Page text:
Galileo had carried all before him in the first part of the 2001 season, notable wins including the Derby and Irish Derby, before taking the scalp of Fantastic Light on his first start against his elders in the King George VI and Queen Elizabeth Stakes at Ascot. It was a fabulous renewal of Britain’s most prestigious all-aged prize, 11 of the dozen runners all pattern winners, with six of those at Group 1 level.
The race itself didn’t disappoint, either, Galileo becoming the first horse to complete the treble of Derby, Irish Derby and King George since Generous in 1991 when beating Fantastic Light by two lengths. However, Galileo didn’t do it with the authority of other outstanding winners of the race, essentially outstaying Fantastic Light in the 1m4f event.
It was the eighteenth and surely the most keenly anticipated renewal of the Irish Champion Stakes, and it certainly lived up to its billing, with Fantastic Light and Galileo providing a finish to savour as they raced almost head to head throughout the final two furlongs.
However, the result wasn't quite what the majority of the big crowd at Leopardstown were hoping for. Galileo's pacemaker, Ice Dancer, set off at a furious gallop and soon had six or seven lengths to spare over Give The Slip, who in turn raced three to four lengths ahead of stable-companion Fantastic Light with Galileo just behind him.
Fantastic Light was as tough and genuine a top-level performer as you would come across, and, dropped back to 1m2f, what was almost certainly his optimum trip, he turned the tables on his King George conqueror in thrilling fashion. In the process, he provided Godolphin with their third success in the last four runnings of the Irish Champion Stakes (all with older horses).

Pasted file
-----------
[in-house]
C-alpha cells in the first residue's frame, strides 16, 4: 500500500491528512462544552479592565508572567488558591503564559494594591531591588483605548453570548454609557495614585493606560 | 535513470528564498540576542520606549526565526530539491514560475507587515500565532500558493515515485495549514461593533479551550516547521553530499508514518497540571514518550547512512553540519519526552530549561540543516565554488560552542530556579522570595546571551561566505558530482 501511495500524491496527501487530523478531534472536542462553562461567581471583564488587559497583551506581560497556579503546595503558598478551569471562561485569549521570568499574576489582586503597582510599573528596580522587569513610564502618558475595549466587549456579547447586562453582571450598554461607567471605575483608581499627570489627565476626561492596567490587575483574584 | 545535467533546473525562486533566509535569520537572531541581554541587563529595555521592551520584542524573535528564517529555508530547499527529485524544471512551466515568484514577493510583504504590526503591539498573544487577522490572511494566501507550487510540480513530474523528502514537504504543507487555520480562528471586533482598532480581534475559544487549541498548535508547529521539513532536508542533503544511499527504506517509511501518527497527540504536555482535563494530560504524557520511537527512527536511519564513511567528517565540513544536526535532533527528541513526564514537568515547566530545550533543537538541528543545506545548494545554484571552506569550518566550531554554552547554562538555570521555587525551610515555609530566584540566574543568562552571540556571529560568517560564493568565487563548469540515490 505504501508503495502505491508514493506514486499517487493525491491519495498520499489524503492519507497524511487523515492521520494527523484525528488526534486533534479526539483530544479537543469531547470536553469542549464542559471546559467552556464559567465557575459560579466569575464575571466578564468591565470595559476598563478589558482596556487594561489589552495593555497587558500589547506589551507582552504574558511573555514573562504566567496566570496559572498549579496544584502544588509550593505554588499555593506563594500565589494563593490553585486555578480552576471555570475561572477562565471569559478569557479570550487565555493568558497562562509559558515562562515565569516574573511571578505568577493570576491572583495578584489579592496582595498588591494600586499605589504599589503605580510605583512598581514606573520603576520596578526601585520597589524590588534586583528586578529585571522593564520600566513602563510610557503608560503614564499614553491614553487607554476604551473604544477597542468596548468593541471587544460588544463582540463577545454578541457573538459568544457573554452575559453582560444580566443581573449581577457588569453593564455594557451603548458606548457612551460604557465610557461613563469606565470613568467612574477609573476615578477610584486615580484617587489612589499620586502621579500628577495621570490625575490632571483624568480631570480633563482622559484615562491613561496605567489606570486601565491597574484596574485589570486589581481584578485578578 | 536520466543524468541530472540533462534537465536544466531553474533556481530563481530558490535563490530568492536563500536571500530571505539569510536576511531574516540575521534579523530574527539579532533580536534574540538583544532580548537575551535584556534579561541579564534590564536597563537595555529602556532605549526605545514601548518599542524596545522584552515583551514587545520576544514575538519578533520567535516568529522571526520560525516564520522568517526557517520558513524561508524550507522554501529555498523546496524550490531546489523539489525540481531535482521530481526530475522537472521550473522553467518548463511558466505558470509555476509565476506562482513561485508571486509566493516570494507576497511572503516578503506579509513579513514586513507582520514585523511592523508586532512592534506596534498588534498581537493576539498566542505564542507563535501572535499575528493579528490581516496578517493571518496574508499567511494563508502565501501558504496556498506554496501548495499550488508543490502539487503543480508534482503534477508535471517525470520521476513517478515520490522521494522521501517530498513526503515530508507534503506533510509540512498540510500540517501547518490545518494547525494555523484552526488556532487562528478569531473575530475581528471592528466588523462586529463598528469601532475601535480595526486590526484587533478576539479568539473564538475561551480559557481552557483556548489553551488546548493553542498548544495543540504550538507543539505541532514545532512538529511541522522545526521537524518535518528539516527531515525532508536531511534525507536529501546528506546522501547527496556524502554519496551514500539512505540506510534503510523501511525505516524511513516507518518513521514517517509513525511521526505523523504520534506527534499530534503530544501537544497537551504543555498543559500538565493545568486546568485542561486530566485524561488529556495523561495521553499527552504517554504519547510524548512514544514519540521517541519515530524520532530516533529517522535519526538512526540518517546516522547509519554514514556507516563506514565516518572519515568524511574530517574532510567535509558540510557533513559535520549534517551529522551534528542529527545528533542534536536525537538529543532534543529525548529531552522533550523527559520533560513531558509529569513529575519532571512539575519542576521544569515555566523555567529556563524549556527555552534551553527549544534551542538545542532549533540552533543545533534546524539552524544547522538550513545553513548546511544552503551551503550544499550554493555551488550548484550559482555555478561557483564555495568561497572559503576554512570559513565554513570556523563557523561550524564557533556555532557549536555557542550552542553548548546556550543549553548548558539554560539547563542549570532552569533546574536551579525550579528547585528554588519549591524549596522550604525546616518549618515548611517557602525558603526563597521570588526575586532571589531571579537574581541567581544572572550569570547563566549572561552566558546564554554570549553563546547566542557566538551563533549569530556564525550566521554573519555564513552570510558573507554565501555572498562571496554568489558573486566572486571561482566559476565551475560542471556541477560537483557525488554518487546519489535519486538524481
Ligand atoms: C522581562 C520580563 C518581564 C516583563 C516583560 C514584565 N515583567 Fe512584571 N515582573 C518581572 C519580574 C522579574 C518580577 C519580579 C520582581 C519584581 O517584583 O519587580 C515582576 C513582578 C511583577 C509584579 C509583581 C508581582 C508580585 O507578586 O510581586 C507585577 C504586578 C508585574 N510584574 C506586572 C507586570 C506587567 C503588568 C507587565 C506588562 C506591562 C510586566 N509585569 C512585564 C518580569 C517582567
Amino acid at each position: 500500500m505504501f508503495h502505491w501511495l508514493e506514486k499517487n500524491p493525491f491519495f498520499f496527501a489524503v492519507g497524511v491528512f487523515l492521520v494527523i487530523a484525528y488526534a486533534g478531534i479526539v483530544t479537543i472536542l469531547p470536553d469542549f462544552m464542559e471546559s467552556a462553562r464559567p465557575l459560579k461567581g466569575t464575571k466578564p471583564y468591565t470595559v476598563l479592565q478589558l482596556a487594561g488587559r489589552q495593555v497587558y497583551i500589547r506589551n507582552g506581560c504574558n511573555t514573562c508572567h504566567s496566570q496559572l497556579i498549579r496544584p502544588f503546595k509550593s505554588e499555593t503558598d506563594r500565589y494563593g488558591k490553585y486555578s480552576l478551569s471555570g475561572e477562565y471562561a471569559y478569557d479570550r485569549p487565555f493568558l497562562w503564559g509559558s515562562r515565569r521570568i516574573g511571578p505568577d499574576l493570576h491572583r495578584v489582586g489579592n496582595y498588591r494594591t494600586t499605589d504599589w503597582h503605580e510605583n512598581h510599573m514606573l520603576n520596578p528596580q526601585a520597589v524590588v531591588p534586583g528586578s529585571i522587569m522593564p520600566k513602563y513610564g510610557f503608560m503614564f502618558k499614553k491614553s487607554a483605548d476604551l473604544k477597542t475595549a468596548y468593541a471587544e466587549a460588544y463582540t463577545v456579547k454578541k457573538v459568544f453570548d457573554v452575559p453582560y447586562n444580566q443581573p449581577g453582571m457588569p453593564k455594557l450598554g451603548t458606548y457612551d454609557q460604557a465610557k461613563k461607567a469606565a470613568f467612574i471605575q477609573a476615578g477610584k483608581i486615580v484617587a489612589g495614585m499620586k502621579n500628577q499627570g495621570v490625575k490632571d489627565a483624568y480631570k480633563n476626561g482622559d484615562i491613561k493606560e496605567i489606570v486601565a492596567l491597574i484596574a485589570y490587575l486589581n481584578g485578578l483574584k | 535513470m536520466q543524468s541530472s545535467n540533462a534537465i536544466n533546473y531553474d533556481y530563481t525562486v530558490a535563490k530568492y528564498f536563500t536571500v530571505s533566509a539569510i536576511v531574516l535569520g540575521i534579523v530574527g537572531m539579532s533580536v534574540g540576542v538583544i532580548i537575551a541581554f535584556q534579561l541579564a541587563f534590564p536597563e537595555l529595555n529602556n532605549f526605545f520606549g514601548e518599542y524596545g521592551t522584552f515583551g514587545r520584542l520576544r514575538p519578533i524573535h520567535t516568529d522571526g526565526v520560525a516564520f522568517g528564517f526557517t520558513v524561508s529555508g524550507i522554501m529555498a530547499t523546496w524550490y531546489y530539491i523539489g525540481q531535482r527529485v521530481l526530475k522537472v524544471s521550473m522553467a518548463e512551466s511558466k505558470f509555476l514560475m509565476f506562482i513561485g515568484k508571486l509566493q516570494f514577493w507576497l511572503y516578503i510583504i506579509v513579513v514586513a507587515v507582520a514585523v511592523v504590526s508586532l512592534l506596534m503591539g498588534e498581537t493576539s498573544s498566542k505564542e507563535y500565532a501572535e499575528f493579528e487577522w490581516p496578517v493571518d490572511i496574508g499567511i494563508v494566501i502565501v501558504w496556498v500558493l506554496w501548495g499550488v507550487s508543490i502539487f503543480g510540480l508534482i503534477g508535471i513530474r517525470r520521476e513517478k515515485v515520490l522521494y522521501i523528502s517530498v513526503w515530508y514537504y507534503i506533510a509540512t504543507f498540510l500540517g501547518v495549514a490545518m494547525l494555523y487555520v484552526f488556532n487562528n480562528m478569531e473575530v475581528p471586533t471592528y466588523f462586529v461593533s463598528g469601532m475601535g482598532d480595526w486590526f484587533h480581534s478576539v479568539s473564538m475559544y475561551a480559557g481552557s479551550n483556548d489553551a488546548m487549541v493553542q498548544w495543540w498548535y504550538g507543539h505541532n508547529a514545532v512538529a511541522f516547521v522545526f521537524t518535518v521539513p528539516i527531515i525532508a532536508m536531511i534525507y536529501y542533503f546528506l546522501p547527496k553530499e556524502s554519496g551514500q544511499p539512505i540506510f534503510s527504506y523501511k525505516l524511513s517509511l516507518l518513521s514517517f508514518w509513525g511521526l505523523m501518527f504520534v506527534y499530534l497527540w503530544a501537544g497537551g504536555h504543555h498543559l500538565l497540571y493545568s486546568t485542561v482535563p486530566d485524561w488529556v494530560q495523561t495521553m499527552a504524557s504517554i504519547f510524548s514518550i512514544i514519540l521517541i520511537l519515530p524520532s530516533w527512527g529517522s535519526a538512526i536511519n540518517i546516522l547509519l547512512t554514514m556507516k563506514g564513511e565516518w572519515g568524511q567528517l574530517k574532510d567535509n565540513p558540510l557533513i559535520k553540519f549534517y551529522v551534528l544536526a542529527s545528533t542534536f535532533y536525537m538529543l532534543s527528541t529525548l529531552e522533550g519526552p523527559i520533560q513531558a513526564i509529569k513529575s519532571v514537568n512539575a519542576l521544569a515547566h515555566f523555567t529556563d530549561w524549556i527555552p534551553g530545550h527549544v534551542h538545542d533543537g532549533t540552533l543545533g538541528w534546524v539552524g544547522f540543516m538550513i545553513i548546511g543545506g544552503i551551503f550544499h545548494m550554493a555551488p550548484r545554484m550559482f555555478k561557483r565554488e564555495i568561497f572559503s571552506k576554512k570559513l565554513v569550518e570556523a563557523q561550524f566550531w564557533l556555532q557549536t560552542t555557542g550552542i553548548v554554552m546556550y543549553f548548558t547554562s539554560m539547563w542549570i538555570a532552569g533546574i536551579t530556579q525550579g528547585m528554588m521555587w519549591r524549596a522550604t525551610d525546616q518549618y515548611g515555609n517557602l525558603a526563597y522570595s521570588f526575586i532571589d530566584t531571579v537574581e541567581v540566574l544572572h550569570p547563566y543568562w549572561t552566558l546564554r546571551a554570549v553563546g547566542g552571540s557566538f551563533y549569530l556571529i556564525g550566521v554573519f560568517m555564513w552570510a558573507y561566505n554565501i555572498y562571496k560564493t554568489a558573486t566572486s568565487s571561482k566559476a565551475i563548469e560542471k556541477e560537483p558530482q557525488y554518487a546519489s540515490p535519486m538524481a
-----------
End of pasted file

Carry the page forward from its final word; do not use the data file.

Galileo tracked Fantastic Light but never quite appeared to be travelling with the fluency which had been a feature of his previous successes. He was forced a little wide by Give The Slip turning in and, though responding valiantly to Mick Kinane's urgings, he was never quite able to get his head in front, meeting with a first defeat on his seventh start.
Fantastic Light rounded off an excellent career with victory in the Breeders’ Cup Turf at Belmont on his next start, not inconvenienced with the step back up to a mile and a half on a tight, turning track, still cruising into the straight then kicking clear before the runner-up started to cut him back late on.
Galileo also only had one more start, his in the Breeders’ Cup Classic, where he perhaps didn’t act on the surface trying dirt for the first time. He was immediately retired to stud and has since developed into one of the all-time great sires, his progeny including Frankel, the highest-rated racehorse in Timeform’s history.